Tuesday, October 12, 2010
Woody Allen's Vicky Cristina Barcelona Movie Review
His 2008 film Vicky Cristina Barcelona looks at two sides of the same coin in Vicky (Rebecca Hall), the pragmatist looking for a stable dependable love which she has in her fiancé, Doug, and Cristina (Scarlett Johansson), the impetuous free spirit open to new experiences and more willing to find love in whoever comes along. The two are best friends recently arrived in Barcelona – Vicky studying Catalan identity and Cristina tagging along for adventure. Luckily for them and for the audience Vicky has a family connection to Mark and Judy (Kevin Dunn and Patricia Clarkson), who give them a place to stay in their picturesque villa.
On one of their first evenings out they are approached and propositioned in a restaurant by the swarthy Juan Antonio (Javier Bardem). He offers to fly them in his private plane to Oviedo for a weekend of sightseeing, great Spanish food and lovemaking. Of course Cristina is up for it and Vicky, the more cautious of the two, is hesitant but ultimately obliges the whimsy of her friend.
Once in Oviedo, fate steps in and strikes Cristina ill, which clears the way for Vicky, who should mix with Juan Antonio like oil and water, to get to know him a little better. Vicky goes against her nature to engage in a night of passion with Juan Antonio, but once they’re all back in Barcelona Cristina is the one who starts a romantic relationship with him, eventually taking up residence in his house.
Allen seems to have been inspired by the Mediterranean city to employ camera and editing techniques not often found in his work, possibly the result of working with Spanish cinematographer Javier Aguirresarobe. There’s a style to his work which captures the romanticism of the city in a way that distinguishes it from the rough edges of Allen’s common settings of first New York and then London more recently.
For Cristina and Juan Antonio things settle into a comfortable arrangement while Vicky can’t stop thinking about her foray into a world normally inhabited by other people. When Vicky catches Judy in an compromising moment with another man, Judy takes the opportunity to encourage her to follow her passions instead of her head. Here we see Allen’s cynicism coming out in his screenplay as he can’t ever allow for the possibility of a long-lasting happy relationship or marriage. In his world, all marriages eventually grow tiresome and routine. This is not exactly a criticism of his writing as much as an observation. Judy, who finds herself unsatisfied in her marriage to Mark, attempts a vicarious outlet in Vicky by pushing her toward Juan Antonio.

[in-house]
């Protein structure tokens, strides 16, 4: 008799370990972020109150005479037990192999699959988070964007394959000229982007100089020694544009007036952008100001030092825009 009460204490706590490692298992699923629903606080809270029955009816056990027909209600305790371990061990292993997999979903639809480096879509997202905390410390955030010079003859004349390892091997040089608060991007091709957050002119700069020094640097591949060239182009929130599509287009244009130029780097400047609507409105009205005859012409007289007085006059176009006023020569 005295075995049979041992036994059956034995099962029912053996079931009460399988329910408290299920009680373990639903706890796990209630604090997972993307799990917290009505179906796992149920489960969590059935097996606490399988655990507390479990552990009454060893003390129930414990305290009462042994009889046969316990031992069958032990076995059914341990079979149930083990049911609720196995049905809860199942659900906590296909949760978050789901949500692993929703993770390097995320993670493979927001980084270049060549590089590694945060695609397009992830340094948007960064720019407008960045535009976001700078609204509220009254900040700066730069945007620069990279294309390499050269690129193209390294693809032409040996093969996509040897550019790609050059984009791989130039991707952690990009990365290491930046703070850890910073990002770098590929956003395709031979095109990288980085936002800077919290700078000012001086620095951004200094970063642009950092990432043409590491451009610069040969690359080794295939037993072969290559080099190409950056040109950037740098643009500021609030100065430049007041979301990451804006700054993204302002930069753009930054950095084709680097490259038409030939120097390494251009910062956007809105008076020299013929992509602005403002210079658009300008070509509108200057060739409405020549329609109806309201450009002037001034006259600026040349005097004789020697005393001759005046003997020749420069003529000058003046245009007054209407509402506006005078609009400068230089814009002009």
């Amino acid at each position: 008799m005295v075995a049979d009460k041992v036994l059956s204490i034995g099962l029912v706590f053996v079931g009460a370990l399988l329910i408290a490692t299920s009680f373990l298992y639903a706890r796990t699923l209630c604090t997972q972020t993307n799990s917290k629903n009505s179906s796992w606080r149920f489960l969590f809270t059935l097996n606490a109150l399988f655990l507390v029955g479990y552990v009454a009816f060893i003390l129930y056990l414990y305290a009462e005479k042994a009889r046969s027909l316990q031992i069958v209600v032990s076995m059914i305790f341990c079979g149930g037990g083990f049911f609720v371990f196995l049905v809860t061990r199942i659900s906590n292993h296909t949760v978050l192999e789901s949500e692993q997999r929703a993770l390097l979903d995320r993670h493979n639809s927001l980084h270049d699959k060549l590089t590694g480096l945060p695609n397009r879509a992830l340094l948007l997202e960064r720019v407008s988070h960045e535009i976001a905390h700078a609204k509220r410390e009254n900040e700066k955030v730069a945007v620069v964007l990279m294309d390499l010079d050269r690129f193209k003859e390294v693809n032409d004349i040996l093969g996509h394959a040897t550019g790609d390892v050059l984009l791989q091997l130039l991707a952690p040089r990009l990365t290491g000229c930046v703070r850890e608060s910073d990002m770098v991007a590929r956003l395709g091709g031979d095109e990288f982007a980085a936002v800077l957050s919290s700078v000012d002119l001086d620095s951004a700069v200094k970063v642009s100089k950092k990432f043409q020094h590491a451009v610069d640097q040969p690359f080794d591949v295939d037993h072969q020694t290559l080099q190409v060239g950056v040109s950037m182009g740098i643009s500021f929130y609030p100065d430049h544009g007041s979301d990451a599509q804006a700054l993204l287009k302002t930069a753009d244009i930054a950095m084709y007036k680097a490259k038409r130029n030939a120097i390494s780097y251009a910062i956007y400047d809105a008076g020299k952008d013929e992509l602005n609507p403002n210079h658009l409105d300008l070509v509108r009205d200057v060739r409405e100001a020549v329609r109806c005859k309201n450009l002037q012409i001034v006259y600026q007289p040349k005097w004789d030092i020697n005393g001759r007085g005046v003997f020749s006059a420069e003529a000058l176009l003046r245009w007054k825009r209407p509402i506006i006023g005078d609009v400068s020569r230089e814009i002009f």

Vicky Cristina Barcelona is marked by a truly wonderful Allen screenplay in the classic sense. It’s not only some of his best dialogue writing in many years, not just that it’s smart and witty in all the right places, but it’s also an interesting and complete story that gets back to the kind of personal relationship woes that used to distinguish his earlier films.
A whirlwind of upheaval is thrown into the mix and new life is breathed into the film with the arrival of Maria Elena (Penélope Cruz), Juan Antonio’s ex-wife who has just attempted suicide. When Juan Antonio allows her to move in with him and Cristina, there is some tension at first. Maria Elena is the embodiment of the way outside forces act on our personal relationships to alter them. And Allen’s characters are usually not strong-willed enough to resist temptation. Cruz is absolutely marvelous as Maria Elena, delivering pitch-perfect rapid-fire dialogue. Her Best Supporting Actress Oscar was well-deserved.
What’s so interesting is to see how the movie struggles with the difference between logic and passion and the way passion seems to trump logic, but not always. Vicky makes one passionate decision that changes everything and later Cristina makes a logical decision which has disastrous effects for Juan Antonio and Maria Elena, who initially divorced because, as he explains, there was one key element missing that would have made their marriage work. The film is less fatalistic than other Allen films, suggesting there can be a workable balance between the two approaches to love and in fact that it’s necessary to have both.